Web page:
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2015 Porsche 918 Spyder First Drive

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It’s not often you’re behind a professional race car driver who’s pushing flat out in a Porsche 911 Turbo S, and you think to yourself, “I wish this guy would pick up the pace a bit.” But that’s exactly what you find yourself thinking when you’re chasing that pro from the cockpit of the 918 Spyder.

And you’re not even breaking a sweat.

The 918 Spyder is just that good. As a speed machine, it’s utterly untouchable by the pantheon of cars that deign to confer with mere mortals. In the newly-discovered territory of the hypercar stratosphere it may have one or two equals, but very few cars in the sub-$1-million class can hang with the 918 Spyder, and none do it with the un-flustered ease of the halo Porsche.

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Pay no attention to that man behind the curtain

If, at some point, you find yourself executing flawless apexes at speeds that you’d normally encounter at the end of a middling-length straightaway, and wonder to yourself, “Just how in the hell did I do that?”, you’ll have taken the Wizard of Oz’s advice to heart. You’ve ignored the man—or, more precisely, the 80 or so computers—behind the 918’s technological curtain. The giant green-headed monster of flaming speed is very real to you. The illusion is preserved.

Make no mistake: the speed is real. You’re really doing it. But there’s a whole lot going on behind the scenes to make that experience possible. Computers talk to computers, telling each other how much power to apply to the front axle (which has its own standalone electric motor, capable of delivering up to 129 horsepower). Other computers take that information and filter it through their own algorithm, deciding how much power to send from the 156-horsepower rear electric motor to the rear axle, while the 608-horsepower V-8 engine does the same, all of them responding to the requests of your right foot.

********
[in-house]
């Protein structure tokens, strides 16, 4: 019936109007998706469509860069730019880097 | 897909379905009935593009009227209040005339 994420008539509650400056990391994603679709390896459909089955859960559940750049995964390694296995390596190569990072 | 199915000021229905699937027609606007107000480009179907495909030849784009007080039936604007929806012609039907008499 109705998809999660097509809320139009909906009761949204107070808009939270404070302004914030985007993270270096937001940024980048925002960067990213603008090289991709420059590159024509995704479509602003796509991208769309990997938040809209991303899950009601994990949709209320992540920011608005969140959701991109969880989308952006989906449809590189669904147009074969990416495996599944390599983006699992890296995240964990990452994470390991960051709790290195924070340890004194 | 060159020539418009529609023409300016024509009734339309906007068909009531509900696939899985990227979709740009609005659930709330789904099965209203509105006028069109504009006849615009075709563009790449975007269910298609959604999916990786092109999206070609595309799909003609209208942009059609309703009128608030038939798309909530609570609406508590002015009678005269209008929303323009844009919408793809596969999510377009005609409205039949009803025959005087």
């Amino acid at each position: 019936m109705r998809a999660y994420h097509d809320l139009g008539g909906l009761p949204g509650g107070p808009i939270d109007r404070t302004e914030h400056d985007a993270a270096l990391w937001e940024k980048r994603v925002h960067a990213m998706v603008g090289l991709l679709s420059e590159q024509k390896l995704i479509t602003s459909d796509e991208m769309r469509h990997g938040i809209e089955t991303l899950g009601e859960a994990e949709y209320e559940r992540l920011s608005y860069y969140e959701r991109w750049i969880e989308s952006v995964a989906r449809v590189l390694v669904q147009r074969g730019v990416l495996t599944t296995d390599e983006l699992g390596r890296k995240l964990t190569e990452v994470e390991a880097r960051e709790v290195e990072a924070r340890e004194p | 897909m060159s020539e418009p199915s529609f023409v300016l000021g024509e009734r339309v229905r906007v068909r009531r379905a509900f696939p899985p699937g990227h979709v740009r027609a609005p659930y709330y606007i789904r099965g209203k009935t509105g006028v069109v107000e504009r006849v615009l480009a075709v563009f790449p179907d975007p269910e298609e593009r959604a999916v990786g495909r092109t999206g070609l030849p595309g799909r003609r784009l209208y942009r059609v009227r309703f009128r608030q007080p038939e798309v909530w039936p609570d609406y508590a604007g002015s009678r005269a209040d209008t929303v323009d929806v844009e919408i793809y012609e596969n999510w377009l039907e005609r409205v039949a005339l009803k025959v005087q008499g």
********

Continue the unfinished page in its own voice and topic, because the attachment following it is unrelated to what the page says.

In the middle of this 214-mph internet on wheels, still more computers are deciding how to best vector that per-axle power to each individual wheel, pushing and pulling the 918 around corners with grip like an errant bead of JB Weld left overnight on a workbench.



But unless you pull back the curtain, all of this goes on behind the scenes, so transparently, so free of interference with the driver, that it seems as if it’s not happening at all—only the speed is real.

There’s a price for this processing perspicacity, however, paid in weight and in a vague sense of something artificial in the mix. There's a thin film between you and your partner in this salacious asphalt tango, but one felt only as a sort of dim awakening, cloudy at the back of the mind. It doesn't ruin the fun, but it does mute it ever so slightly.


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